The psychiatrist for the Congregation for the Clergy, Dr Manfred Lutz, has described celibacy as 'a permanent protest against collective superficiality' and a 'provocation' to a world that does not believe in life after death.
Responding to critics who say that celibacy is not 'natural', Dr Lutz, writing in L'Osservatore Romano, said: 'the earthly world, with its joys and sufferings, is not all there is.'
He said that a person who could not renounce sexual activity would not be capable of joining in a marital union either.
Looking upon women as 'the object of satisfaction of a personal impulse plays a key role in the criticism of celibacy,' he said.
Dr Lutz noted that there are even times when spouses cannot 'fully exercise their sexuality, as in the case for example of a temporary illness or a permanent handicap. In these cases, a spousal relationship that is truly profound is not destroyed but rather enriched.'
'In the same way, the issue of celibacy should not be made into an issue merely of genital sexuality, but rather should be seen as a determined form of relationship that allows for a profound relationship with God and fruitful relationship with the persons confided to the pastoral care of the priest."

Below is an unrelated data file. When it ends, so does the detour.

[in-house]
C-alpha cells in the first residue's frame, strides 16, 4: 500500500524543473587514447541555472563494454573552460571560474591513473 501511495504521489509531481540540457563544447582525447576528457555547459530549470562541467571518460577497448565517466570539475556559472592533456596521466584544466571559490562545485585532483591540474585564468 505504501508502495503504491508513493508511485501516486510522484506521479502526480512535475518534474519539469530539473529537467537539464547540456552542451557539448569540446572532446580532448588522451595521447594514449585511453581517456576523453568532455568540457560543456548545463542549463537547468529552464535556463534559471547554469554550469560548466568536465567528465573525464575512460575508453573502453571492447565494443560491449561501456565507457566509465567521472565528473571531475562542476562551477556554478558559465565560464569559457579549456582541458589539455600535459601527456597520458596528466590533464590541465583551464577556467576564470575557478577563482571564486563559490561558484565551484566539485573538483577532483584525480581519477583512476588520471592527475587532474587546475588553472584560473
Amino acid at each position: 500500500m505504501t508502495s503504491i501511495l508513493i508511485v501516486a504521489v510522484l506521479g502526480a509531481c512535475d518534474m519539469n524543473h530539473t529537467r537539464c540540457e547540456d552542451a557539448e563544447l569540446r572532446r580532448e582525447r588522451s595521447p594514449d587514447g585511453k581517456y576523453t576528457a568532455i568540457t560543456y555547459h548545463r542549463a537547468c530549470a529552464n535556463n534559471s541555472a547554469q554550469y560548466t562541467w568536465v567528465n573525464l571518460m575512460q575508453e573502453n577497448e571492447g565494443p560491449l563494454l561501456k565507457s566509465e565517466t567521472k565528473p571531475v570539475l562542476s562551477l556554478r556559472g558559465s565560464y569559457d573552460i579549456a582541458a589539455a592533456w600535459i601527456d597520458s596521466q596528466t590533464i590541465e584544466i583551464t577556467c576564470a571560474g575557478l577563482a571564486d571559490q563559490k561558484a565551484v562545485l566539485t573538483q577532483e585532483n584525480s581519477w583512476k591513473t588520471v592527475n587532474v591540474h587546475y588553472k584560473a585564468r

Lutz said that celibacy enabled a priest to engage more intensely in spiritual direction.
"It is not true that spiritual guidance for couples would be better if it were given by married people. Such a guide always runs the risk of unconsciously reliving the experiences of his or her own marriage and of transforming his or her own emotions into actions through a psychological mechanism without reflection."
"For this reason, such a guide needs solid monitoring to prevent this from happening. On the other hand, a good spiritual guide has considerable existential experiences with many married couples, and therefore can reach out to the most difficult cases."